Monday, September 8, 2014

Retrospect, Lessons in Trust

Yesterday our sweet Evangeline Rose turned 4. As I flipped through her baby pictures, my mind drifted back to the days when I was pregnant with her.

After four miscarriages in less than a year, I enter into my pregnancy with her with a hesitant heart. I wanted to rejoice, but I was afraid that I would miscarry her too. I found out I was pregnant with her on New Years Eve, the same day I had found out I was pregnant with her brother, Keagan, three years previous. I had no idea that the year 2010 would be one full of trial and beauty.

One Spring morning, a Sunday as I recall, I woke up not feeling so great.  Merikalyn was sitting at the table playing, or maybe eating... possibly both.. and all the sudden half of her face started twitching.  She looked at me with fear in her eyes.  Her eye twitched, her mouth moved, and she was not able to control it. That night we would find out that our oldest child had a brain mass, and several days later, she would undergo surgery to remove it.

It was only a week or two later that we went in for an ultrasound to see our little baby and find out the gender. After the ultrasound, I received a call from my midwife.  I knew it was difficult for her to share the news since we had just gone through so much with our oldest daughter.

"The ultrasound revealed that your baby does not have all four chambers."  Later we would find out that Evangeline also had a mass on her brain.  My midwife told me to schedule an appointment to see a specialist, "But," she said, "More importantly. Don't start freaking out.  Pray. Talk to God about it."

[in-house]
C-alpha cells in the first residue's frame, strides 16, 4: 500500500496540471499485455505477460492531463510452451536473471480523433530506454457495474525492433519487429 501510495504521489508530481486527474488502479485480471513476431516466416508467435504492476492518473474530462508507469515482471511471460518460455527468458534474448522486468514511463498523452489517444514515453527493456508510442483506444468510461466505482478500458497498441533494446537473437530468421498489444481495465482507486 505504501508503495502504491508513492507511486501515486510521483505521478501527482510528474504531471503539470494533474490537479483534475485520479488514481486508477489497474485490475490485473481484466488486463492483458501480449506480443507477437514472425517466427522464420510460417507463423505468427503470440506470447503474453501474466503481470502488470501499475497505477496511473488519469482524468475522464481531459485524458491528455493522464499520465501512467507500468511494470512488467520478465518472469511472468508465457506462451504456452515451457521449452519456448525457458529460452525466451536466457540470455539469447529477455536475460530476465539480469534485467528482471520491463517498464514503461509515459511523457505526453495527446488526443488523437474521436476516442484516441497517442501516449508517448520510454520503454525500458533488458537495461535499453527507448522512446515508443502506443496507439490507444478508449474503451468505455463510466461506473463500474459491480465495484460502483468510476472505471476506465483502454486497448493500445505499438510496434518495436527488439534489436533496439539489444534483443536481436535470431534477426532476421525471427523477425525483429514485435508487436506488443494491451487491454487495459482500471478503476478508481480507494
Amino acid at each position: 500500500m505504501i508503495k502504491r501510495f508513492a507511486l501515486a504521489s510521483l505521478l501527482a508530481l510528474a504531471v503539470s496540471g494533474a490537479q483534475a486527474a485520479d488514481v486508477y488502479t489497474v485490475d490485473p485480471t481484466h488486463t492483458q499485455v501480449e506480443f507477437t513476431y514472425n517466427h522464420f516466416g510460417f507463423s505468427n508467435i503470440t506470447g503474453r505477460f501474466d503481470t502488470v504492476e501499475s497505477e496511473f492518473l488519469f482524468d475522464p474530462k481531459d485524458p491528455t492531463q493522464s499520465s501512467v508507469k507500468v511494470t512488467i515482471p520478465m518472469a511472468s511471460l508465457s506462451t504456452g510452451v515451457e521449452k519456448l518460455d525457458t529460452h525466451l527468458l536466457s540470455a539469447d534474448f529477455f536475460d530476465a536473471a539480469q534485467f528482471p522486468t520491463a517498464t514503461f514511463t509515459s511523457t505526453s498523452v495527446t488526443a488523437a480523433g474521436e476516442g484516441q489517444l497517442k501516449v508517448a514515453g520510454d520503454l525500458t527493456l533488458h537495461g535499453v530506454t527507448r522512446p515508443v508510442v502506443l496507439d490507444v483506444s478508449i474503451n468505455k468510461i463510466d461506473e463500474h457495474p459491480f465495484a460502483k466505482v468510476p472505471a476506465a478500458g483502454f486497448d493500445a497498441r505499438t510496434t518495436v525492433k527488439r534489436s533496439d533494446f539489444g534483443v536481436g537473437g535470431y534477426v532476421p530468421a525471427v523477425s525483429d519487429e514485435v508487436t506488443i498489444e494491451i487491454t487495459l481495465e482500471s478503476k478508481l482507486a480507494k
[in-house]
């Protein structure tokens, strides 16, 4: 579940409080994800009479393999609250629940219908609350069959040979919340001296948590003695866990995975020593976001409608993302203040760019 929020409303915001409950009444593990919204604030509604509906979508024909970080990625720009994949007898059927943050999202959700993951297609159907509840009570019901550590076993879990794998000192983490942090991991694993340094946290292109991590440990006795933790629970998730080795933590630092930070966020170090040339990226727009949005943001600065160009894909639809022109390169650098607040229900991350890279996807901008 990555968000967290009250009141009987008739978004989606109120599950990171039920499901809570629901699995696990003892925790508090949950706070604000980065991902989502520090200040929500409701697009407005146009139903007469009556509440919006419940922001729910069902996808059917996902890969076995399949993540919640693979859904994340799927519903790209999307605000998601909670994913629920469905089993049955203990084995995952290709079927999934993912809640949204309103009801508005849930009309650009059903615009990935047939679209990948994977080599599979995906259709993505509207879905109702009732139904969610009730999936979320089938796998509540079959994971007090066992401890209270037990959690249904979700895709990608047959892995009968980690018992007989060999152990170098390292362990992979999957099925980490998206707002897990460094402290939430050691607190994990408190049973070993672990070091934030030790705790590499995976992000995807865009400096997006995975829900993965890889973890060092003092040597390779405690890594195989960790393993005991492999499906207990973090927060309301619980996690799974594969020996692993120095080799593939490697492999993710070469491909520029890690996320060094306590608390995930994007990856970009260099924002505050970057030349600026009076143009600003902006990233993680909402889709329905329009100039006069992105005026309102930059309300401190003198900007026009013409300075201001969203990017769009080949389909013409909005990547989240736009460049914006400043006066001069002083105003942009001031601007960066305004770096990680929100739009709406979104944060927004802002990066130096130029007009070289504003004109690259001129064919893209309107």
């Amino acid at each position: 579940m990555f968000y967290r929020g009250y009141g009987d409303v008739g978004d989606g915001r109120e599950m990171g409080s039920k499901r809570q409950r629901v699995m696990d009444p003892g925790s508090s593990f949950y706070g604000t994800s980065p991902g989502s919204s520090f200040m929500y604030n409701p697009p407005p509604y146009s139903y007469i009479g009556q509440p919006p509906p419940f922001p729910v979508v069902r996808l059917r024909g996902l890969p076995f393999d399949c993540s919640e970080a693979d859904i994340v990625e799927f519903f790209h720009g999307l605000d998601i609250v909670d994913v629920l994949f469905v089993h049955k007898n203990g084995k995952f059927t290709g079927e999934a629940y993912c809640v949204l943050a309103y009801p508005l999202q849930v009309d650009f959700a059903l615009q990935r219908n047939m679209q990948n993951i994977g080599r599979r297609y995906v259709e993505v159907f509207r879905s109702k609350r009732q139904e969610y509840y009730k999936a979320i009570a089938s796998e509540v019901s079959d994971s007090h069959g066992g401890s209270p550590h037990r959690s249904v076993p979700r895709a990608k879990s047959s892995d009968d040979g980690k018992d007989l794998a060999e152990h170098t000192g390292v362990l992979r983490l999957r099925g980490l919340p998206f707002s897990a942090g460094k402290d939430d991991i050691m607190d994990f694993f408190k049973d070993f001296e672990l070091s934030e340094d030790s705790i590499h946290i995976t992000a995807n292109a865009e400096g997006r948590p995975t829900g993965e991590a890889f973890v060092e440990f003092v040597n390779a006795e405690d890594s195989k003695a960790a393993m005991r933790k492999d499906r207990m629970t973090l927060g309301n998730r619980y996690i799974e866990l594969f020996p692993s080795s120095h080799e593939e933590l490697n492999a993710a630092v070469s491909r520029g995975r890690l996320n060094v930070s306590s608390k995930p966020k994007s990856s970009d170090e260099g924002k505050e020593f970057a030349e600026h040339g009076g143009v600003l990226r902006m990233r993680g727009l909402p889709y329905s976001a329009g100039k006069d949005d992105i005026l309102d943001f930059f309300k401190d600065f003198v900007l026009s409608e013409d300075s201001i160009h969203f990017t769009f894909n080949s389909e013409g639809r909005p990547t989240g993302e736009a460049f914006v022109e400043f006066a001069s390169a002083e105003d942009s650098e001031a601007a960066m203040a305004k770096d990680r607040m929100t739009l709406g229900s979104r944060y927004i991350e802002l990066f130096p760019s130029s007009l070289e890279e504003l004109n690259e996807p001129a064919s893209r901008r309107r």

The specialist began telling us about Trisomy 18, which all evidence pointed to on the first ultrasound.  He spoke briefly of labor and delivery options, life expectancy, and such and then began the ultrasound.

And our baby was whole. Complete. Perfect.

I can't even describe the relief I felt.  We were still nursing Merikalyn back to health.  I was still feeling the pain and loss of four miscarriages. I was so grateful, so grateful.

I think that season of my life was a clear message that control is just an illusion.  We think we have control of our lives, that we can have children when we want to have children, that we can keep our little ones healthy and safe, that we can order our days the way we want.... but the reality is that our area of control is very small. Very. Small.

My Father continues to open my eyes to that reality, not just in the difficult trials, but the good times as well. The building of our home was yet another revealing that God brings all things together. He accomplishes what I am unable to accomplish.

Truly, my children teach me that lesson over and over.  I need Jesus Christ. I need Him more than I can ever imagine, and you need Him more than you can comprehend.